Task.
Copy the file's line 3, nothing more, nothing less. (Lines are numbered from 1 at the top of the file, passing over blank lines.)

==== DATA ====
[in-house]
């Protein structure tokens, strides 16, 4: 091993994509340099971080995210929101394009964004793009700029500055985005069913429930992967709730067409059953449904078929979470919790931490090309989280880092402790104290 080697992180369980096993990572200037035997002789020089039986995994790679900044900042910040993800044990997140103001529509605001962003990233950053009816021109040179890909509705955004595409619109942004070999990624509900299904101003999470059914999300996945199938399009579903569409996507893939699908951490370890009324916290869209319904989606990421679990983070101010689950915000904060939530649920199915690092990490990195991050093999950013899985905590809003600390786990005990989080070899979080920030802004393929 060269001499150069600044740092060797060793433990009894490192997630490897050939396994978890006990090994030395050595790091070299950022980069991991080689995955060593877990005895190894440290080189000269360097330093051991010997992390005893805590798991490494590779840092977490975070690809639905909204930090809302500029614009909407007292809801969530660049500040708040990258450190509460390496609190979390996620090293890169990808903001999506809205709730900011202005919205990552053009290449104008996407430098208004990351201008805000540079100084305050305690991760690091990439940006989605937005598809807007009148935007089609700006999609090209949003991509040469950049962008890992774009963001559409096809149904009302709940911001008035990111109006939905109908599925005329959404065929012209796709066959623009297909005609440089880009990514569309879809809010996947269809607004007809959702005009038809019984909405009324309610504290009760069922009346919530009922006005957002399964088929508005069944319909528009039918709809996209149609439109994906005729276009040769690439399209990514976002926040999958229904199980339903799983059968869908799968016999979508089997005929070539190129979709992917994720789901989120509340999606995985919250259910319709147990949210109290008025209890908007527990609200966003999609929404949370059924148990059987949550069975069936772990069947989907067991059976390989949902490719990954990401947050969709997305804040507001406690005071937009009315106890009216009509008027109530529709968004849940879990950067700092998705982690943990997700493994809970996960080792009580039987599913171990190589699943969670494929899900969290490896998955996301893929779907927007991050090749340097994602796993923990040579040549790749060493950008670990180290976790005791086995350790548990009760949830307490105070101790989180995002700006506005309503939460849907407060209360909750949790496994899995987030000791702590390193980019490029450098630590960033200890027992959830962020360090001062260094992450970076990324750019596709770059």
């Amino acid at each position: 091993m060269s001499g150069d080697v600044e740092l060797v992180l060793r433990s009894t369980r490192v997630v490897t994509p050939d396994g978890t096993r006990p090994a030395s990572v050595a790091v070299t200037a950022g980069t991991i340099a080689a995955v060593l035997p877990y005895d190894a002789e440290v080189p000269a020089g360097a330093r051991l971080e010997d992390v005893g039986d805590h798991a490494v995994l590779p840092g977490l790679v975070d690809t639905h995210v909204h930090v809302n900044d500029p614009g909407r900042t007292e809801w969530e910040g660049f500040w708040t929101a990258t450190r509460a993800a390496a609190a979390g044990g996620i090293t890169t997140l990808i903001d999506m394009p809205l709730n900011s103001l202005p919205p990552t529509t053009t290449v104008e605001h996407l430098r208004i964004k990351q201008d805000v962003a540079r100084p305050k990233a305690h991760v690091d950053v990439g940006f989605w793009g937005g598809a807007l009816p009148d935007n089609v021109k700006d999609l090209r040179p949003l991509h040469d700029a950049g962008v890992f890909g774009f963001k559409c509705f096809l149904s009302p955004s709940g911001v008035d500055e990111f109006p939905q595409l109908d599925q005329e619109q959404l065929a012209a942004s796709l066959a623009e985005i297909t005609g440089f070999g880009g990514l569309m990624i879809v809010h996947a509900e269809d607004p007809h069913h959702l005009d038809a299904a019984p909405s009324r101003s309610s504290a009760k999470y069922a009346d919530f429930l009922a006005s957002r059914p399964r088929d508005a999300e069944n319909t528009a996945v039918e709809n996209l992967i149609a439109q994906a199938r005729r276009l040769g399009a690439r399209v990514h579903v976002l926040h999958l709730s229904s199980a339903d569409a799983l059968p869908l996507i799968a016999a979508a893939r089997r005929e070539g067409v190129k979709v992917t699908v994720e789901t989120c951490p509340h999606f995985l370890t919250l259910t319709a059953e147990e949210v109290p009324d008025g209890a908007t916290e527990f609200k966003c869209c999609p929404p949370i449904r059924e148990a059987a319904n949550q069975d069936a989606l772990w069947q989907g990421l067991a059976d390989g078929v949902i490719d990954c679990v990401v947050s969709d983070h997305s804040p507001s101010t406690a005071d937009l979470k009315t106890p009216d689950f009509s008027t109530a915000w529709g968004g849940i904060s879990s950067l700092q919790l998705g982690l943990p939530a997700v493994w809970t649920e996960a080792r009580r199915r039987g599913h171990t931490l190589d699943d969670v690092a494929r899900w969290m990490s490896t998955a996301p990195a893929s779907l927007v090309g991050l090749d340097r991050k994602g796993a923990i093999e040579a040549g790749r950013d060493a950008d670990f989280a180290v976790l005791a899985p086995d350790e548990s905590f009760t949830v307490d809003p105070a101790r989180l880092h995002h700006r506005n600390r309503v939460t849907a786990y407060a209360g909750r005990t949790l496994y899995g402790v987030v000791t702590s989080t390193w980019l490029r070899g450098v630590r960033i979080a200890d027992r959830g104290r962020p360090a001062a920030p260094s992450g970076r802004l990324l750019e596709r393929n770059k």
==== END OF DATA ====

């Amino acid at each position: 091993m060269s001499g150069d080697v600044e740092l060797v992180l060793r433990s009894t369980r490192v997630v490897t994509p050939d396994g978890t096993r006990p090994a030395s990572v050595a790091v070299t200037a950022g980069t991991i340099a080689a995955v060593l035997p877990y005895d190894a002789e440290v080189p000269a020089g360097a330093r051991l971080e010997d992390v005893g039986d805590h798991a490494v995994l590779p840092g977490l790679v975070d690809t639905h995210v909204h930090v809302n900044d500029p614009g909407r900042t007292e809801w969530e910040g660049f500040w708040t929101a990258t450190r509460a993800a390496a609190a979390g044990g996620i090293t890169t997140l990808i903001d999506m394009p809205l709730n900011s103001l202005p919205p990552t529509t053009t290449v104008e605001h996407l430098r208004i964004k990351q201008d805000v962003a540079r100084p305050k990233a305690h991760v690091d950053v990439g940006f989605w793009g937005g598809a807007l009816p009148d935007n089609v021109k700006d999609l090209r040179p949003l991509h040469d700029a950049g962008v890992f890909g774009f963001k559409c509705f096809l149904s009302p955004s709940g911001v008035d500055e990111f109006p939905q595409l109908d599925q005329e619109q959404l065929a012209a942004s796709l066959a623009e985005i297909t005609g440089f070999g880009g990514l569309m990624i879809v809010h996947a509900e269809d607004p007809h069913h959702l005009d038809a299904a019984p909405s009324r101003s309610s504290a009760k999470y069922a009346d919530f429930l009922a006005s957002r059914p399964r088929d508005a999300e069944n319909t528009a996945v039918e709809n996209l992967i149609a439109q994906a199938r005729r276009l040769g399009a690439r399209v990514h579903v976002l926040h999958l709730s229904s199980a339903d569409a799983l059968p869908l996507i799968a016999a979508a893939r089997r005929e070539g067409v190129k979709v992917t699908v994720e789901t989120c951490p509340h999606f995985l370890t919250l259910t319709a059953e147990e949210v109290p009324d008025g209890a908007t916290e527990f609200k966003c869209c999609p929404p949370i449904r059924e148990a059987a319904n949550q069975d069936a989606l772990w069947q989907g990421l067991a059976d390989g078929v949902i490719d990954c679990v990401v947050s969709d983070h997305s804040p507001s101010t406690a005071d937009l979470k009315t106890p009216d689950f009509s008027t109530a915000w529709g968004g849940i904060s879990s950067l700092q919790l998705g982690l943990p939530a997700v493994w809970t649920e996960a080792r009580r199915r039987g599913h171990t931490l190589d699943d969670v690092a494929r899900w969290m990490s490896t998955a996301p990195a893929s779907l927007v090309g991050l090749d340097r991050k994602g796993a923990i093999e040579a040549g790749r950013d060493a950008d670990f989280a180290v976790l005791a899985p086995d350790e548990s905590f009760t949830v307490d809003p105070a101790r989180l880092h995002h700006r506005n600390r309503v939460t849907a786990y407060a209360g909750r005990t949790l496994y899995g402790v987030v000791t702590s989080t390193w980019l490029r070899g450098v630590r960033i979080a200890d027992r959830g104290r962020p360090a001062a920030p260094s992450g970076r802004l990324l750019e596709r393929n770059k």